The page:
Hi, Judy, Thank you for the additional information,
You can terminate the employee, but you should take some precautions so that you are not accused of discriminating against the employee because of having a baby. It would be the same precautions an employer would take if they were terminating an employee who returned after taking unpaid leave under the Family and Medical Leave Act ("FMLA").
In order to protect yourself, you should notify the employee in writing and say something like the following,
" that she has not been completing her assignments on time, nor have the assignments been done correctly all of which have cost the company a substantial amount of money. When this 'work at home' arrangement was made, it was with the understanding that all deadlines would be met and that all assignments would be up to the well established company standards. Unfortunately, she has not met the deadlines and standards and that you, reluctantly, must terminate her employment with the company.........etc."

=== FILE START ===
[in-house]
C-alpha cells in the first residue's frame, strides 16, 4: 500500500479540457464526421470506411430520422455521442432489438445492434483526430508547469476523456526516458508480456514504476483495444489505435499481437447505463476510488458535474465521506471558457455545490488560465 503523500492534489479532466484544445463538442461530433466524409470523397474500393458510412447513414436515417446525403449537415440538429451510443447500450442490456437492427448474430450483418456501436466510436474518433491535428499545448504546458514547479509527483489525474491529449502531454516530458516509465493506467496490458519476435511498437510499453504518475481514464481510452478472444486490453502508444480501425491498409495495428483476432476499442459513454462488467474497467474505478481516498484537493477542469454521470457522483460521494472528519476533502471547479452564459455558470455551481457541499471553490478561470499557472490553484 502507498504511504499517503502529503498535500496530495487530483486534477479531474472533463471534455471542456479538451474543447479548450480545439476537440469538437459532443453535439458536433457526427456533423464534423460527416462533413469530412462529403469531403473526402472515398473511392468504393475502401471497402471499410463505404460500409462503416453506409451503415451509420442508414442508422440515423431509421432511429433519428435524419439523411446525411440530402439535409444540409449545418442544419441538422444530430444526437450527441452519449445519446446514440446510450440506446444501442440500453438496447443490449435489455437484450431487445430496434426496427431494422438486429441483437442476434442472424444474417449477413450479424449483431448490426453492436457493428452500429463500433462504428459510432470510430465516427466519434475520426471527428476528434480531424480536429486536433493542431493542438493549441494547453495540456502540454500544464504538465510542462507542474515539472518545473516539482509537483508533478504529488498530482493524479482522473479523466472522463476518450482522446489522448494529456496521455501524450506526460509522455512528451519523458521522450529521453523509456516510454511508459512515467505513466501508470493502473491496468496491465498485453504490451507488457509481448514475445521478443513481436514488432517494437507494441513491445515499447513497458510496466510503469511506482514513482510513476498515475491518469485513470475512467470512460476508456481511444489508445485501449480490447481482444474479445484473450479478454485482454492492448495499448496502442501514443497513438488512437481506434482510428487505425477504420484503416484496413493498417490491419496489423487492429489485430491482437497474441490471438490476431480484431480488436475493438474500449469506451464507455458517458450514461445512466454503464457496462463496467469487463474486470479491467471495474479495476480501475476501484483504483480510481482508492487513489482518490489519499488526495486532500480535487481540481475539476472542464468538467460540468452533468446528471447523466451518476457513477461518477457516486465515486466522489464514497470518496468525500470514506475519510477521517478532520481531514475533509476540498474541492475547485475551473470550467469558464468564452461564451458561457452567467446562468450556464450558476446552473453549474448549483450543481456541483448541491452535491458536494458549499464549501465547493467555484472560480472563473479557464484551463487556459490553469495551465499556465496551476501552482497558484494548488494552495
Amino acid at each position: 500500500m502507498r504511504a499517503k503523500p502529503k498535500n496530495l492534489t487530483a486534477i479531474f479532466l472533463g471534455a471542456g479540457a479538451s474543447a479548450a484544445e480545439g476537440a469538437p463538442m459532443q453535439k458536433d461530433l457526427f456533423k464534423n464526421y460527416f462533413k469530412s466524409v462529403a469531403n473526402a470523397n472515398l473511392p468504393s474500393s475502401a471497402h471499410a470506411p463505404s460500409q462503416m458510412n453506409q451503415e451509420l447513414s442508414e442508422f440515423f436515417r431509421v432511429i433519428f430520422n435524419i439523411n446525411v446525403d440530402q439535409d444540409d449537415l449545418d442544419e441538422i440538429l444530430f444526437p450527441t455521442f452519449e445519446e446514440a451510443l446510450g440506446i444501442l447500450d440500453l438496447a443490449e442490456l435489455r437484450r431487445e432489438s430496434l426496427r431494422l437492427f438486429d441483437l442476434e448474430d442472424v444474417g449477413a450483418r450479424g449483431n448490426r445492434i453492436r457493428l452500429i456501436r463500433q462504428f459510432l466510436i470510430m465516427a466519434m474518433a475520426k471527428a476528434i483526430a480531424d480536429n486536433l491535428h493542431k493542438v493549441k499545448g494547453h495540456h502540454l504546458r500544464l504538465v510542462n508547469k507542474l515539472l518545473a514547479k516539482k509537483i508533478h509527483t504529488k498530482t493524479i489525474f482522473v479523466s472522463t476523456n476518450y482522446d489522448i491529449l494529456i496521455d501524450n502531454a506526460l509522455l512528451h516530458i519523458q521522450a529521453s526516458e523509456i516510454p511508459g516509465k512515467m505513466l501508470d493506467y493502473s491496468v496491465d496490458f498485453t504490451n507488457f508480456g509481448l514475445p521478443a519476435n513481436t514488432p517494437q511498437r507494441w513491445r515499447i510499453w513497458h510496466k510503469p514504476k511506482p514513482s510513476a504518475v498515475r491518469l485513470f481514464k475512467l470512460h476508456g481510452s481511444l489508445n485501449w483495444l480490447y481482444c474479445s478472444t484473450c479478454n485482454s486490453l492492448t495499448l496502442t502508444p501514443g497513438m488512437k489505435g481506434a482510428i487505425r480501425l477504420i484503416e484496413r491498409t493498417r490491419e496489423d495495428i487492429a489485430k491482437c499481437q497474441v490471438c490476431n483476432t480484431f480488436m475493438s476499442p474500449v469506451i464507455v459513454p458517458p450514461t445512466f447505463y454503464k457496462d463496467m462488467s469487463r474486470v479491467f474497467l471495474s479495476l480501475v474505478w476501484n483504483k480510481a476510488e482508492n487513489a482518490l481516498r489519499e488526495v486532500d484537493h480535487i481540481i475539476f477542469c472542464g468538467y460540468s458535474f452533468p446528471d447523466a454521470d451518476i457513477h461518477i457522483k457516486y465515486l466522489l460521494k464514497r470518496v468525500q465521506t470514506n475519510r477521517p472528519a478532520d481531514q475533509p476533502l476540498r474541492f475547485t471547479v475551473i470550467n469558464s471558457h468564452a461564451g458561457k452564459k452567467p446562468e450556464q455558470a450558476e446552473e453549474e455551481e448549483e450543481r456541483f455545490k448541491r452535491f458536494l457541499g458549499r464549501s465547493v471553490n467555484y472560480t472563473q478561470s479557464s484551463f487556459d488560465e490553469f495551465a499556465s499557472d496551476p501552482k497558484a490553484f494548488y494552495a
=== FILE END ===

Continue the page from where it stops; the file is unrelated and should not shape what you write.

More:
By citing specific reasons for terminating the employee, you are protecting yourself and the company from any accusations that the termination was based on any type of discrimination. By the same token, by citing these reasons for termination, you are stating that the termination was for "cause" which would prevent this employee from receiving unemployment compensation benefits. If you wanted this employee to receive unemployment compensation benefits, your letter to her would state that her position was being "phased out". This would not be for "cause", thereby making her eligible to receive unemployment compensation benefits,
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